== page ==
Alzheimer’s disease is NOT a normal part of aging.
Although most people willingly provide care to their loved ones and friends, caring for a person with Alzheimer’s disease at home can be a difficult task and might become overwhelming at times. Each day brings new challenges as the caregiver copes with changing levels of ability and new patterns of behavior. As the disease gets worse, people living with Alzheimer’s disease often need more intensive care.
Currently, many people living with Alzheimer’s disease are cared for at home by family members.
Doctor house feels caregiving can have positive aspects for the caregiver as well as the person being cared for.
- bring personal fulfillment to the caregiver
- satisfaction from helping a family member or friend
- lead to the development of new skills.
- improved family relationships.
A progressive disease beginning with mild memory loss possibly leading to loss of the ability to carry on a conversation and respond to the environment. Involves parts of the brain that control thought, memory, and language. Affect a person’s ability to carry out daily activities. We still do not know what causes Alzheimer’s disease. The most common type of dementia. The symptoms of the disease can first appear after age 60 and the risk increases with age. Younger people may get Alzheimer’s disease, but it is less common. Age is the best known risk factor for Alzheimer’s disease. Family history—researchers believe that genetics may play a role in developing Alzheimer’s disease. Changes in the brain can begin years before the first symptoms appear. Researchers are studying whether education, diet, and environment play a role in developing Alzheimer’s disease. Scientists are finding more evidence that some of the risk factors for heart disease and stroke, such as high blood pressure and high cholesterol may also increase the risk of Alzheimer’s.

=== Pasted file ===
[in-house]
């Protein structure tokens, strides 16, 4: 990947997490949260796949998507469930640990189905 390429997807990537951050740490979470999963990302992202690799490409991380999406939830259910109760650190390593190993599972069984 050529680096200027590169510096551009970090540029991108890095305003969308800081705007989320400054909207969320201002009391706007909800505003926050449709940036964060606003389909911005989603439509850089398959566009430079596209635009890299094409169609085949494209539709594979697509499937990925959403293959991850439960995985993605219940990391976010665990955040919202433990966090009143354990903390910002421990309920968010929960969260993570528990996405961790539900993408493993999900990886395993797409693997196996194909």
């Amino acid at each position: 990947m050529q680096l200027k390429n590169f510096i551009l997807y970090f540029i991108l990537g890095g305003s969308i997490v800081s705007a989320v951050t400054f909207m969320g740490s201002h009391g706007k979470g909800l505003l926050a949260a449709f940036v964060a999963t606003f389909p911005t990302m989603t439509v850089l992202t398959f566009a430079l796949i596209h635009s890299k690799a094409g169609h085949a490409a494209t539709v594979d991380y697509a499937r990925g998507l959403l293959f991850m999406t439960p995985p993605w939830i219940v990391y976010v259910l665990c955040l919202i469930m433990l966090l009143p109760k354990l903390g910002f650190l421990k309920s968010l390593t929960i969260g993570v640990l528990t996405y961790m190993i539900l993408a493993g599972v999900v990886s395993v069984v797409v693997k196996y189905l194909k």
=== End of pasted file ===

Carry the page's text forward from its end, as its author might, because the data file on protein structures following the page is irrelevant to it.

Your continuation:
Memory problems are typically one of the first warning signs of cognitive loss. Alzheimer’s disease may experience one or more of the following signs:
- 1)Familial Women hugging
- 2)Memory loss that disrupts daily life, such as getting lost in a familiar place or repeating questions.
- 3)Trouble handling money and paying bills.
- 4)Difficulty completing familiar tasks at home, at work or at leisure.
- 5)Decreased or poor judgment.
- 6)Misplaces things and being unable to retrace steps to find them.
- 7)Changes in mood, personality, or behavioral.
Some causes for symptoms, such as depression and drug interactions, are reversible. However, they can be serious and should be identified and treated by a health care provider as soon as possible.
Early and accurate diagnosis provides opportunities for you and your family to consider or review financial planning, develop advance directives, enroll in clinical trials, and anticipate care needs.
Medical management can improve the quality of life for individuals living with Alzheimer’s disease and their caregivers. There is currently no known cure for Alzheimer’s disease.
Medical management addresses several different areas:
- 1)Helping people maintain mental function.
- 2)Managing behavioral symptoms.
- 3)Slowing or delaying the symptoms of the disease.
- 4)Support for family and friends
Doctor House has a lot of experience in visiting Alzheimer patients and we at Doctor house have few advise to be given to caregivers or family members about safety of this patients.
Firstly, locks has to be installed on all outside doors and windows.
Please write an Emergency numbers and your home address telephones.
Please install smoke alarms and carbon monoxide detectors in or near the kitchen and all sleeping areas.
Please try not to use flammable and volatile compounds near gas appliances. Do not store these materials in an area where a gas pilot light is used.
It will be useful and safe if we can fix alarms that notify you when a door or window is opened.
Try to hide a house key outside your house in case the person with Alzheimer’s disease locks you out of the house.
Cover unused electrical outlets with childproof plugs.
Keep all medications (prescription and over-the-counter) locked. Each bottle of prescription medicine should be clearly labeled with the person’s name, name of the drug, drug strength, dosage frequency, and expiration date.
Keep all alcohol in a locked cabinet or out of reach of the person with Alzheimer’s. Drinking alcohol can increase confusion.
If the person with Alzheimer’s smokes, remove matches, lighters, ashtrays, cigarettes, and other means of smoking from view.
Doctor House provides home visit to evaluate Alzheimer patients and to give a proper care.
Resources on Aging, Alzheimer’s Disease and Cognitive Health-From CDC.